While working on a brief project at freelancing site oDesk in 2012, I remember thinking that anyone could find projects in this virtual workplace, exploring any interest in which they could prove proficiency. A year later, an oDesk study found that 72% of freelancers “moonlighting” after regular work hours said they would like to quit their job to be entirely independent.
It seems there is no way that large corporations can complete with the allure of working at a startup or being your own boss. Furthermore, young people are interested in learning as much as possible and applying it in new and different ways. They’re restless and impatient to advance—for their own selves, in their own ways—and do not stay at a company just because of stock options, non-compete contracts, or narrow paths for career advancement.
In order to attract and retain young talent, and establish a new mutually beneficial pact that can last years, companies can look for inspiration at these three paths:
1. Moonlight à la Uber
Last month, I rode with an UberX driver who was an IT developer at a large telecom. He was getting married soon and drove an Uber to make a few extra bucks on the side. Another driver was a stay-at-home dad who enjoyed driving his car and meeting new people. We can no longer expect that day jobs will fulfill every need employees have (from physical to emotional). By encouraging them to expand their horizons, make an extra buck, try new things, or simply change their scenery, companies can give their people a fresh perspective on their work, a mental outlet for them to grow, and ultimately, fewer reasons to leave. Money is less important to new employees than the chance to learn and express themselves in their workplace. Encouraging them to code for a startup, teach at a local college, or keep the books for a nonprofit, as part of their benefits, can make a big difference.
2. Expand your definition of talent à la James Franco
If you were a Finance major in college, chances are that you are still doing finance work now and will be doing it in the future. The same goes for graphic design, sociology, marketing, etc. But why have actors increasingly taken on more than just acting? Like many others, the talented, multifaceted James Franco went from a TV and movie actor to a director, producer, author, and now singer-songwriter, and even professor.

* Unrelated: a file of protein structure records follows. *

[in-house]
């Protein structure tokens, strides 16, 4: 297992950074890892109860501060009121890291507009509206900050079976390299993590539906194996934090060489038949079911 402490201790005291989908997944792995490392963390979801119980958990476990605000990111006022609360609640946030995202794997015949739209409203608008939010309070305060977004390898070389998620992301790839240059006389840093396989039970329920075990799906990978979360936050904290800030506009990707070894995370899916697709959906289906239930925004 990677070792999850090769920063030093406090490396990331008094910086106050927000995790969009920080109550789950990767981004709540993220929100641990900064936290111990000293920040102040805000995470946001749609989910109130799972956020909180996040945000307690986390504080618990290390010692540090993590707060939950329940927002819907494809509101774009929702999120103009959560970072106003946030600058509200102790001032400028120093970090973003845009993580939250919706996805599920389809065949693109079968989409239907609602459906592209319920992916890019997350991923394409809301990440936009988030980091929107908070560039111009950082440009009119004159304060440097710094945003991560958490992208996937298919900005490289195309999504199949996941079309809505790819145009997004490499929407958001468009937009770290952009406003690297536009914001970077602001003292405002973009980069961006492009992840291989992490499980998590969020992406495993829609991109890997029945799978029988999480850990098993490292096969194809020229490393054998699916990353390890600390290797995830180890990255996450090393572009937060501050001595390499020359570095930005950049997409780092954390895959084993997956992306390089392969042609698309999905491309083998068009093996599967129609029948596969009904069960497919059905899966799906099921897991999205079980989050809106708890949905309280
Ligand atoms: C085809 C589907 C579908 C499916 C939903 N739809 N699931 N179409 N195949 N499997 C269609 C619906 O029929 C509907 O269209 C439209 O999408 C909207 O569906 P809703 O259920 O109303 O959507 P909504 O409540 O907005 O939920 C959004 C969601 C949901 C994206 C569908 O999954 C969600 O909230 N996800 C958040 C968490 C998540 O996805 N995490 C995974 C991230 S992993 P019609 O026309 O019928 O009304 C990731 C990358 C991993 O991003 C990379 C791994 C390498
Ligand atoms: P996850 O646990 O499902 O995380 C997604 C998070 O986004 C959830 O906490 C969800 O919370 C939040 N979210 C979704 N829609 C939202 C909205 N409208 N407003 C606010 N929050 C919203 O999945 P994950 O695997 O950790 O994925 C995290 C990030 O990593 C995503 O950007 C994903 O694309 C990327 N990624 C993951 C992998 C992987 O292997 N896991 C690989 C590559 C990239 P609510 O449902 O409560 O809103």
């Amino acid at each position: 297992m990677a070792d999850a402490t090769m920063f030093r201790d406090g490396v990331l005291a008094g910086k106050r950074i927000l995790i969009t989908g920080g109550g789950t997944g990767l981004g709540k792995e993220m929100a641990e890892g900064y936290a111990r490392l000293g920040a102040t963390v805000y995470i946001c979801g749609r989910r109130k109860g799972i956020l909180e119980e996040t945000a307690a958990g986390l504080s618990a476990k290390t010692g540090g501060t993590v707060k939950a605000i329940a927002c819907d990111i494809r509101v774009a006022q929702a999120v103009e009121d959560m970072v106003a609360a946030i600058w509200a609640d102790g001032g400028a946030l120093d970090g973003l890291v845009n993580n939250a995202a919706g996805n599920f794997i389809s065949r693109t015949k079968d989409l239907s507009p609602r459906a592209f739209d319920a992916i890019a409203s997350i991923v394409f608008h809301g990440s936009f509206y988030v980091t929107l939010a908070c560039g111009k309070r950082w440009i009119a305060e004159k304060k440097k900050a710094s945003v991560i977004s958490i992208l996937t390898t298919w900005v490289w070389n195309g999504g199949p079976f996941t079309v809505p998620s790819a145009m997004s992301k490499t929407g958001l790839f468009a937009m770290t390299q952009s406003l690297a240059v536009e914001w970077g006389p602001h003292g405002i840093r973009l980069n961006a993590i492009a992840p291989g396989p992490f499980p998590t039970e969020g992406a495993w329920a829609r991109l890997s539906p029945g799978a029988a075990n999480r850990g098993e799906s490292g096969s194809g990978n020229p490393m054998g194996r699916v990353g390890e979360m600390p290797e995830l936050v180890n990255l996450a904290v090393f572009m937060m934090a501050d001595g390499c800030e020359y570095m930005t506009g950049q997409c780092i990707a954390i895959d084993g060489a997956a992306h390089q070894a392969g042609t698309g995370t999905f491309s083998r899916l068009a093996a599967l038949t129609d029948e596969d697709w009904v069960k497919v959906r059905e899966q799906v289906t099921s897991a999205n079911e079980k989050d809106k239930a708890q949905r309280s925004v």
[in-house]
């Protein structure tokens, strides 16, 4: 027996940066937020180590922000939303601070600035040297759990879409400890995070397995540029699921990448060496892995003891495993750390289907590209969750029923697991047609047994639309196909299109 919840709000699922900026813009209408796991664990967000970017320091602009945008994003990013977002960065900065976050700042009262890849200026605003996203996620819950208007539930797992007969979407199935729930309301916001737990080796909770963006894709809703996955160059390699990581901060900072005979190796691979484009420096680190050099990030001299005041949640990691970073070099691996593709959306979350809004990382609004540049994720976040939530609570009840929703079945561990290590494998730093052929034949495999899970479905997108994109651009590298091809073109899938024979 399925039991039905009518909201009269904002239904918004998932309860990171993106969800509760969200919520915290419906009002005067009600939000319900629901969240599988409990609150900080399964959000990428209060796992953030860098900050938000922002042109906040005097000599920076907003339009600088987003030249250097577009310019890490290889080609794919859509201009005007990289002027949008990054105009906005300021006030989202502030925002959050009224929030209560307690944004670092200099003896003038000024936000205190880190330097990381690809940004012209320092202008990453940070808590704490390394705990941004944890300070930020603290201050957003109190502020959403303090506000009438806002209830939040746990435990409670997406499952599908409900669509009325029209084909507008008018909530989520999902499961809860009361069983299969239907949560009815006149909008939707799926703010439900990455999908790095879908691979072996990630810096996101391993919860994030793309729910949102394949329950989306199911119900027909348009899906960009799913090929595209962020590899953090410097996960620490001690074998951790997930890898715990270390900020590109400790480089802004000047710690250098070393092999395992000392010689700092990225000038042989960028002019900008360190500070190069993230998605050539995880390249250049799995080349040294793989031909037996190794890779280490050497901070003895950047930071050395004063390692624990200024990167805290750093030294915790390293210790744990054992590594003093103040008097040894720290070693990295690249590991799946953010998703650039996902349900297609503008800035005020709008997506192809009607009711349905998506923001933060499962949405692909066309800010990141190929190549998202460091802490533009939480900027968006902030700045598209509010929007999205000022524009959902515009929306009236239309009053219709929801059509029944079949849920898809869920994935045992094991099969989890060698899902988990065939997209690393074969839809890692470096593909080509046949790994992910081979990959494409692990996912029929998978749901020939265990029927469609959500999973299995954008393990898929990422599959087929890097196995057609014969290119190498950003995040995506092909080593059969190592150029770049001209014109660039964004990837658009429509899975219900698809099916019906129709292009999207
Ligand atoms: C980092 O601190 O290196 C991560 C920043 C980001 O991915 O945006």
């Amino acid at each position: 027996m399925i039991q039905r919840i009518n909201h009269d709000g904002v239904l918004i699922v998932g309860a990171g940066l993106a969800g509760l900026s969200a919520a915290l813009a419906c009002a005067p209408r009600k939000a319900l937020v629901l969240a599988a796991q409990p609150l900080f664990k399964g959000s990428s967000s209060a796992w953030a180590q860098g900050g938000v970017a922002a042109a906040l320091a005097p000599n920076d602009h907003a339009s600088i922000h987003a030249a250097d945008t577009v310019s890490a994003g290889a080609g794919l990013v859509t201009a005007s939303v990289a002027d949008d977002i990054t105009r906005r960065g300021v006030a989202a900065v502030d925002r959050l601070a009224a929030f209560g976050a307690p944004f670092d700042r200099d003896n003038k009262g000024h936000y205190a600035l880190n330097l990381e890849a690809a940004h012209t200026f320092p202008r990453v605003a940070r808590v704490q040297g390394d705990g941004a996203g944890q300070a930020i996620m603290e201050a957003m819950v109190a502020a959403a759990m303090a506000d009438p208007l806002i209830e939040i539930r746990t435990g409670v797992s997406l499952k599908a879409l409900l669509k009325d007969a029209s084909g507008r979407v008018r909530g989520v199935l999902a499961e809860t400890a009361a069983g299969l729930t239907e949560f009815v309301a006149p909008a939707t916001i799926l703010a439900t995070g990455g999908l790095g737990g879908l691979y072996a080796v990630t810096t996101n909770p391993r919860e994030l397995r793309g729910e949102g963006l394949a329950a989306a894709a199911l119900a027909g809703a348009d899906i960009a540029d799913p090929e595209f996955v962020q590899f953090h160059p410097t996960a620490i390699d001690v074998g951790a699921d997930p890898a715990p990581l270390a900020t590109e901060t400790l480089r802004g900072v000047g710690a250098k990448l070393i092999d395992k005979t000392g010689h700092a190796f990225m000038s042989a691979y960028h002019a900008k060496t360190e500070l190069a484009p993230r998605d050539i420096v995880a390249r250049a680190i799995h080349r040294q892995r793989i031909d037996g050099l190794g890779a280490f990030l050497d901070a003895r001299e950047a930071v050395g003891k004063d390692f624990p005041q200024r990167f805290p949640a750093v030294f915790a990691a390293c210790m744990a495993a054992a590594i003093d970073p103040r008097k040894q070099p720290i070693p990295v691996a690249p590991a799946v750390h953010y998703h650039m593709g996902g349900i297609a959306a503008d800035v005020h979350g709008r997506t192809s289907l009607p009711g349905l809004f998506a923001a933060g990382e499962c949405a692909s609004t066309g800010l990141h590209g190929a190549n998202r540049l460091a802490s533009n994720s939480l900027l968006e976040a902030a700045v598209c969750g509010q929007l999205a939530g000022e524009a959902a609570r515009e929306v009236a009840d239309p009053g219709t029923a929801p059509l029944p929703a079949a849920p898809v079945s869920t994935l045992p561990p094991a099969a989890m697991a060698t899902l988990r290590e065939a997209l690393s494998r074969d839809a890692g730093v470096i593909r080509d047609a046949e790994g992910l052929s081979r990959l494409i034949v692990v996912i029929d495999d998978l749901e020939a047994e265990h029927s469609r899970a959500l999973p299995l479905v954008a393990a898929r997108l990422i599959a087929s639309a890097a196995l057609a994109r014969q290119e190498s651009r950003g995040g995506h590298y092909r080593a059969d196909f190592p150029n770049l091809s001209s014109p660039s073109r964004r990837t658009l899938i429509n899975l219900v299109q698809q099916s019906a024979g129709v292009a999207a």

Unlike typical 9-to-5ers, artists aren’t usually bound by one employer and are allowed to redefine their talents by constantly trying new things. If each employee brings not only knowledge and a narrowly defined skill set, but also a plethora of experiences and raw talent, why not help them explore and develop abilities that can be used across the organization, rather than limiting them to the one silo into which they were hired? Cross-pollination and personal development can make exciting things happen when researchers start spending X% of their time working on marketing projects and vice versa, or when sales people work part-time with the new product development group.
3. Own the bridges à la Corporate Incubators
In 1999 Gary Hamel published his famous “Bringing Silicon Valley Inside” HBR paper, urging companies to foster entrepreneurial talent, mimicking what was making Silicon Valley thrive. This is more relevant than ever, making revamping corporate incubators / laboratories / garages a priority.
It’s time to resurrect what forward-thinking companies started doing in the mid-nineties by offering funding and time-off to employees to work on their winning ideas. In Hamel’s article he describes how in 1996 Royal Dutch/Shell developed their GameChangers process, giving “a small panel of freethinking employees the authority to allocate $20 million to rule-breaking, game-changing ideas submitted by their peers”. As the panel decided to move ideas through the stages, the innovator who submitted the idea received more funding, more days off to work on his or her project, and more coaching.
There are three key elements for making entrepreneurship real within firms: 1) opportunity/permission, 2) resources (including guidance and mentorship), and 3) above all, ownership. Instead of having employees put their energy into thinking of the venture they want to start, why don’t companies put forward a corporate incubator in which promising and vetted projects can spin off, giving the “founding” team a stake in its startup? So what if the venture fails? Let them come back wiser and more seasoned.
So, what is the recipe for hiring and retaining the best young talent out there? Let them freely explore many roles within your organization, encourage them to take second jobs in different fields, and give them an honest shot at being entrepreneurs. Sound risky and onerous? It is, but the ultimate reward can be pretty sweet as well.